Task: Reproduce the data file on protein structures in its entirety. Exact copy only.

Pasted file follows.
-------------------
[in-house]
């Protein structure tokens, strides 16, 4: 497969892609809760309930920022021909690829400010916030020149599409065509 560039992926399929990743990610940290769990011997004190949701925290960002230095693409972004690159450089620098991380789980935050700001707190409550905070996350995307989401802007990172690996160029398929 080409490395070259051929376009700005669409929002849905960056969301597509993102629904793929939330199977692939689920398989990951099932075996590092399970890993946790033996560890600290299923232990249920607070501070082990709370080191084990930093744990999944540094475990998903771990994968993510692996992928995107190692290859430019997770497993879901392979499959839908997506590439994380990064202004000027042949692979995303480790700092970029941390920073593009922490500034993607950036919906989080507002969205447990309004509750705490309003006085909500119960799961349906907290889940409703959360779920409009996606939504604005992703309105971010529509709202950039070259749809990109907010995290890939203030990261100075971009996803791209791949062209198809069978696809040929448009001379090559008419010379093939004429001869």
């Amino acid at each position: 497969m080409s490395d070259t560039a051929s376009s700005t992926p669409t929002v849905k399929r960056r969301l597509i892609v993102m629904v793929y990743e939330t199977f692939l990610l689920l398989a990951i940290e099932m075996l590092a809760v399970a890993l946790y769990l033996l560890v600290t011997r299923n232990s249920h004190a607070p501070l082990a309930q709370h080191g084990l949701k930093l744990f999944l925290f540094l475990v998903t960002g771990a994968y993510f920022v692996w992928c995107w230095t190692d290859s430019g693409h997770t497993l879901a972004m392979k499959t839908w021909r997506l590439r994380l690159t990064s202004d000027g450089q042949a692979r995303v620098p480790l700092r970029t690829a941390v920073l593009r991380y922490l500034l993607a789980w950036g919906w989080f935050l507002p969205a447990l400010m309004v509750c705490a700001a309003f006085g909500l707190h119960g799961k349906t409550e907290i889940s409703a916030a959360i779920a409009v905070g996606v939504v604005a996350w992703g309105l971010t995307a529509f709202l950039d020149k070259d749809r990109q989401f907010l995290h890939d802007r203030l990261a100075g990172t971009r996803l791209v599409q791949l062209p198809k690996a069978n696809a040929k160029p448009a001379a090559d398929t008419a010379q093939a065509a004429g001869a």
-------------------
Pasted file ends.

[in-house]
């Protein structure tokens, strides 16, 4: 497969892609809760309930920022021909690829400010916030020149599409065509 560039992926399929990743990610940290769990011997004190949701925290960002230095693409972004690159450089620098991380789980935050700001707190409550905070996350995307989401802007990172690996160029398929 080409490395070259051929376009700005669409929002849905960056969301597509993102629904793929939330199977692939689920398989990951099932075996590092399970890993946790033996560890600290299923232990249920607070501070082990709370080191084990930093744990999944540094475990998903771990994968993510692996992928995107190692290859430019997770497993879901392979499959839908997506590439994380990064202004000027042949692979995303480790700092970029941390920073593009922490500034993607950036919906989080507002969205447990309004509750705490309003006085909500119960799961349906907290889940409703959360779920409009996606939504604005992703309105971010529509709202950039070259749809990109907010995290890939203030990261100075971009996803791209791949062209198809069978696809040929448009001379090559008419010379093939004429001869």
């Amino acid at each position: 497969m080409s490395d070259t560039a051929s376009s700005t992926p669409t929002v849905k399929r960056r969301l597509i892609v993102m629904v793929y990743e939330t199977f692939l990610l689920l398989a990951i940290e099932m075996l590092a809760v399970a890993l946790y769990l033996l560890v600290t011997r299923n232990s249920h004190a607070p501070l082990a309930q709370h080191g084990l949701k930093l744990f999944l925290f540094l475990v998903t960002g771990a994968y993510f920022v692996w992928c995107w230095t190692d290859s430019g693409h997770t497993l879901a972004m392979k499959t839908w021909r997506l590439r994380l690159t990064s202004d000027g450089q042949a692979r995303v620098p480790l700092r970029t690829a941390v920073l593009r991380y922490l500034l993607a789980w950036g919906w989080f935050l507002p969205a447990l400010m309004v509750c705490a700001a309003f006085g909500l707190h119960g799961k349906t409550e907290i889940s409703a916030a959360i779920a409009v905070g996606v939504v604005a996350w992703g309105l971010t995307a529509f709202l950039d020149k070259d749809r990109q989401f907010l995290h890939d802007r203030l990261a100075g990172t971009r996803l791209v599409q791949l062209p198809k690996a069978n696809a040929k160029p448009a001379a090559d398929t008419a010379q093939a065509a004429g001869a």